Memory chip company Micron Technology Inc. (Boise, Idaho) has broken ground on a chip assembly and test facility in Sanand, Gujarat, India, that is set to cost US2.75 billion, according to local reports.
However, Micron is set to pay only 30 percent of the cost – or about US$825 million – with a 70 percent subsidy coming from the Indian federal and state authorities.
The company confirmed the plan to build a DRAM and NAND assembly, test, marking and packaging facility in Gujurat when President Modi of India was visiting with US President Biden in June (see India will pay for 70 percent of Micron’s US$2.75 billion packaging plant). The facility will take DRAM and NAND wafers in and produce ball grid array (BGA) ICs, memory modules and solid-state drives and could begin operations as soon as December 2024 although other estimates say within 18 months which would put the start at 1Q25.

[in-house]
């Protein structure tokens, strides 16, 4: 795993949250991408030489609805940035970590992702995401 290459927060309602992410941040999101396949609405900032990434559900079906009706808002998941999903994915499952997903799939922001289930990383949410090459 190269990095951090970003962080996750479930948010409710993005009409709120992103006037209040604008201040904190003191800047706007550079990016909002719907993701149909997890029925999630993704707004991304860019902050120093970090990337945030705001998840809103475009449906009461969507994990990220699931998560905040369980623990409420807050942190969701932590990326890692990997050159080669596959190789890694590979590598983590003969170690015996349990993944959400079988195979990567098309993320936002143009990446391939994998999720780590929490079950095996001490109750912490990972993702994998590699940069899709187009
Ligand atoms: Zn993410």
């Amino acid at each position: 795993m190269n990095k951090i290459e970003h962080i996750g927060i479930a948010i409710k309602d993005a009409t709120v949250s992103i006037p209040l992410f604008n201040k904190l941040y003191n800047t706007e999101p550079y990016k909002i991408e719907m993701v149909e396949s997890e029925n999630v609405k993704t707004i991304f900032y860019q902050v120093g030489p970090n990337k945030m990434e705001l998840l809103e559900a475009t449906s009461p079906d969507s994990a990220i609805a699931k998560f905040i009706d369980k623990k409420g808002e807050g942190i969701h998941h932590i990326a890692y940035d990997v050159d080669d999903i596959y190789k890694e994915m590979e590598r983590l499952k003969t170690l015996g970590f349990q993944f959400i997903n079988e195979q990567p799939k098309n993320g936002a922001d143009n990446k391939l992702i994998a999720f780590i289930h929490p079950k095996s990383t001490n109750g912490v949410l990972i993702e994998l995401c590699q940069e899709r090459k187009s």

The ATMP unit, will be built on 93 acres of land at the Sanand GIDC-II industrial estate on behalf of Micron by Tata Projects, a conglomerate that has its own interest in chip packaging and wafer fabs (see Tata cleared to create chip packaging plant: report and Tata ready to buy its way into semiconductors: report). The factory is due to be constructed in two phases that will create about 5,000 direct jobs and 15,000 jobs in the community.